3. 3. Preparation and Planning Before you put pen to paper, familiarise yourself with the tender documentation, and make sure that: • You want to bid for this contract (you can deliver it, it is not too risky or costly) • You can meet the deadlines for submission of information • You have the resources you need – including staff –to be able to write the tender Only the best tenders win, and it is important to recognise that putting together a winning tender will take dedicated time and resources. To help you get an idea of how much time and what resources will be needed, it is good practice to draw up a work plan before you begin to prepare your tender. This will detail: • How long you have to submit the information; • What information is being asked for and how long it will take to gather this; • How long you will need to draft, edit and check your tender response; • Who else in your team you might need to help you pull the tender together • When you might need to available for clarification or interviews. What makes a quality bid? A range of factors determine whether your bid will stand a good chance of winning you a tender. These can be summarised as: 1. Quality of writing 2. A thorough response to the requirements 3. Good presentation Quality of writing Writing skills are absolutely critical in tender writing; contracts are often lost on the basis of poor writing that is unclear, illogical and fails to get across the key messages of the offer being made. Both the structure and writing style of your bid are important to get right. Structure The structure and order of your bid should be logical, coherent and should follow the order of the specification or invitation to tender documents which you have been sent. Use the structure of your bid to get your proposals across clearly; link points and sections together and try not to jump about between sections and pieces of information, as commissioners will have to work a lot harder to understand your proposals. In very poorly laid out bids important bits of information can be missed by commissioners, meaning you run the risk of losing marks. Tenders can be effectively ‘broken up’ into sections and points with the use of diagrams, pictures and charts. However, be wary of over using these; images can be very useful in helping to get a point across but too many that appear to ‘litter’ a bid may put commissioners off and not provide enough detail. Try to include an Executive Summary – this should be written last – which summarises the offer you are making and the key messages you want commissioners to take on board when reading your tender. Ideally, an Executive Summary should be no longer than one side of paper and commissioners should be able to refer to it to recall details of who you are and what you are proposing to do. Writing style The way you write your tender must be: 1. Clear and concise You must write in a way that is clear and unambiguous and gets to the point.This means: • Do not waffle • Try to avoid weak qualifiers (rather, very, really, quite, somewhat) • Use plain English • Keep sentences short and punchy • Be consistent in your use of terminology and languageThe ACEVO Commissioning Support Service 3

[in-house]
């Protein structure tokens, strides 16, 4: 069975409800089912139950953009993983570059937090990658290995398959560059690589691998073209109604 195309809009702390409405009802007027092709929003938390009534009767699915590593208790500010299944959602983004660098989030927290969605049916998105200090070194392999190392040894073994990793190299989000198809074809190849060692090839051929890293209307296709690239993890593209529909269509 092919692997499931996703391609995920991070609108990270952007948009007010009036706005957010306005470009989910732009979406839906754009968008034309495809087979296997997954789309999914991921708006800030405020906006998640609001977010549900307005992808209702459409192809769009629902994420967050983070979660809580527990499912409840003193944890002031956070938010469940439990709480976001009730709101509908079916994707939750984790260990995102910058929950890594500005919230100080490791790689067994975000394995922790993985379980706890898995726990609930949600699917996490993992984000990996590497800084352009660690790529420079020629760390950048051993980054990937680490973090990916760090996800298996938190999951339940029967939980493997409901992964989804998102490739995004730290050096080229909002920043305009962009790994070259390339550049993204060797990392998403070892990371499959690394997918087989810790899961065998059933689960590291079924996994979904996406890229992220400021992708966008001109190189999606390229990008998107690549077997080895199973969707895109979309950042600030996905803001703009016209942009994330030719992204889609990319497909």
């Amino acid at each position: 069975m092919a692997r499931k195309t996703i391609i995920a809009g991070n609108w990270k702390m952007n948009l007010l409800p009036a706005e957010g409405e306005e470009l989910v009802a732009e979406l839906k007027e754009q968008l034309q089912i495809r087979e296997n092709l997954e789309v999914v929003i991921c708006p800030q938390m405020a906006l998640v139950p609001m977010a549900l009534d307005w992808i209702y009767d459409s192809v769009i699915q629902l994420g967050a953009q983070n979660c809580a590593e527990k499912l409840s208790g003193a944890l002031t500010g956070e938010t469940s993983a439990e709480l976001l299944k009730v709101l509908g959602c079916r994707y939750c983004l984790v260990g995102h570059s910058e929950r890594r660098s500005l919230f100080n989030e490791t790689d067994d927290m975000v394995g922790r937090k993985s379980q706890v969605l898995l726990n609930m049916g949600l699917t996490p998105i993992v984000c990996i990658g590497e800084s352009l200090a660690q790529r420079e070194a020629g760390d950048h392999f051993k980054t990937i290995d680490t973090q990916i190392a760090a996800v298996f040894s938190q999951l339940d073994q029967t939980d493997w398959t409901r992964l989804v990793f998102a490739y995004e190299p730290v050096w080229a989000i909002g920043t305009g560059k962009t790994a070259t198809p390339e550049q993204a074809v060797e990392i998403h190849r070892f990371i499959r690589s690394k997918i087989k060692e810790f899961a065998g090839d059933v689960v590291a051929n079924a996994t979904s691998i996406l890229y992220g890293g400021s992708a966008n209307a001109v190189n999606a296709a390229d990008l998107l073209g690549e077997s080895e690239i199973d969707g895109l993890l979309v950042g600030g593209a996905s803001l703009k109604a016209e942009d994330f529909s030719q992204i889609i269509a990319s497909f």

4. 4. 2. Interesting It is important that your bid gets the commissioner’s attention and they will remember it. You can make your tender interesting to read by: • Good opening sentences that get to the point • Telling the commissioner something they don’t know (as long as it is relevant!) • Proposing interesting and innovative solutions 3. Grammatically correct, with proper use of punctuation and good spelling Do not run the risk of losing a contract because of bad grammar and poor spelling. It looks unprofessional and will make your tender seem hurried and poorly thought through. Poor grammar and spelling can also lead to misunderstandings about what is being said. • Check for spelling mistakes • Check use of apostrophes, commas and so on. • Try to avoid the use of abbreviations and acronyms, in particular: etc., et al, e.g., i.e. 4. Personable and professional It is important to get the tone of your tender right. Ideally, tenders should be personable and give the commissioner a sense of the people behind the bid. However, this does not mean that you should: • Attempt to be funny • Condescend or patronise • Be over familiar or gush with warmth and praise Above all, tenders should be written in a way that is straight forward, professional and positive, and proposes to work with commissioners to meet shared aims and objectives. Remember, your tender is a formal, legal offer and should be written as such. A thorough response to the requirements Along with good writing skills, a basic requirement of a good tender is that it responds to all the requirements and it answers all the questions. Your tender is your opportunity to communicate your total offer to the commissioner and to show the commissioner that you can supply them with exactly what they want. A thorough, comprehensive response Many bids fail to address all the requirements or answer all the questions and as a result are unsuccessful in winning contracts. You must address all of the requirements set out in the specification; if you do not know what to put down do not miss it out and hope for the best. It is better to write something than nothing at all; think ‘how can I answer that question?’, rather than ‘can I answer that question?’ • Address each and every requirement with a concise, comprehensive response • Attach any supporting information as an appendix to your tender rather than in the middle of it, as this can make the tender difficult to read. • Show that you understand the requirements and the context of the commission by submitting information and proposals that demonstrate your knowledge of the area you are working in, your experience and the skills that you would bring to the work • Try to work with the commissioner; you both want to achieve the same things, so tell them what you will to do help them meet their requirements, including how flexible you can be, what added benefits you can bring and how you will offer value for money. • Be honest about what you can and can’t do; you may be held to your proposals in a binding contract and you must be able to meet your commitments • If you unclear about any of the requirements do not be afraid to ask for clarification Evidence and examples Do not leave anything to the commissioner’s imagination, or let the commissioner make assumptions about what you are proposing. It is essential to provide evidence and examples to back up statements and commitments that you make inThe ACEVO Commissioning Support Service 4